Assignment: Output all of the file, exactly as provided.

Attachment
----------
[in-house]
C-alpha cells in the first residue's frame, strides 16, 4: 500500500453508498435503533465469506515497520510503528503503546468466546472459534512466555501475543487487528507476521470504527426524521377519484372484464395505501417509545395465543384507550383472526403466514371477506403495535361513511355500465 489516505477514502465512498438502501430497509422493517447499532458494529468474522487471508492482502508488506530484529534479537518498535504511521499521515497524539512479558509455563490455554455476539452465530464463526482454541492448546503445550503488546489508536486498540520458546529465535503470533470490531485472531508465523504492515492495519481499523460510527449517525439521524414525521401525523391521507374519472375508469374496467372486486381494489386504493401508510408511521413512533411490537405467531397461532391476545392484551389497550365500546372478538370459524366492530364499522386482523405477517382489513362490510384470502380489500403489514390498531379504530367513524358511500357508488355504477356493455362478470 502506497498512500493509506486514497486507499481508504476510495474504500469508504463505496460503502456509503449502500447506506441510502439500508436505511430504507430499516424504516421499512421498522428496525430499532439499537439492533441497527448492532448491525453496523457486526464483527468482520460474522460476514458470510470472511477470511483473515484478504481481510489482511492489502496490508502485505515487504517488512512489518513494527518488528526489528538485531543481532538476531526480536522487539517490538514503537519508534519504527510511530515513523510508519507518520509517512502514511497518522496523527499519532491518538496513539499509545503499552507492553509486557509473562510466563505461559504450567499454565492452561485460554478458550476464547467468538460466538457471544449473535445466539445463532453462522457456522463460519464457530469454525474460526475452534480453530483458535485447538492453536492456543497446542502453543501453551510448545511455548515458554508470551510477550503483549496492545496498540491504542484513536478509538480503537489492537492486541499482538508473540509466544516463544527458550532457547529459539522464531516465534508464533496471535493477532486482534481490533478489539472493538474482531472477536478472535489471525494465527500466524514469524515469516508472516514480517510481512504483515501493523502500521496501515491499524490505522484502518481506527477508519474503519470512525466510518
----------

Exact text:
[in-house]
C-alpha cells in the first residue's frame, strides 16, 4: 500500500453508498435503533465469506515497520510503528503503546468466546472459534512466555501475543487487528507476521470504527426524521377519484372484464395505501417509545395465543384507550383472526403466514371477506403495535361513511355500465 489516505477514502465512498438502501430497509422493517447499532458494529468474522487471508492482502508488506530484529534479537518498535504511521499521515497524539512479558509455563490455554455476539452465530464463526482454541492448546503445550503488546489508536486498540520458546529465535503470533470490531485472531508465523504492515492495519481499523460510527449517525439521524414525521401525523391521507374519472375508469374496467372486486381494489386504493401508510408511521413512533411490537405467531397461532391476545392484551389497550365500546372478538370459524366492530364499522386482523405477517382489513362490510384470502380489500403489514390498531379504530367513524358511500357508488355504477356493455362478470 502506497498512500493509506486514497486507499481508504476510495474504500469508504463505496460503502456509503449502500447506506441510502439500508436505511430504507430499516424504516421499512421498522428496525430499532439499537439492533441497527448492532448491525453496523457486526464483527468482520460474522460476514458470510470472511477470511483473515484478504481481510489482511492489502496490508502485505515487504517488512512489518513494527518488528526489528538485531543481532538476531526480536522487539517490538514503537519508534519504527510511530515513523510508519507518520509517512502514511497518522496523527499519532491518538496513539499509545503499552507492553509486557509473562510466563505461559504450567499454565492452561485460554478458550476464547467468538460466538457471544449473535445466539445463532453462522457456522463460519464457530469454525474460526475452534480453530483458535485447538492453536492456543497446542502453543501453551510448545511455548515458554508470551510477550503483549496492545496498540491504542484513536478509538480503537489492537492486541499482538508473540509466544516463544527458550532457547529459539522464531516465534508464533496471535493477532486482534481490533478489539472493538474482531472477536478472535489471525494465527500466524514469524515469516508472516514480517510481512504483515501493523502500521496501515491499524490505522484502518481506527477508519474503519470512525466510518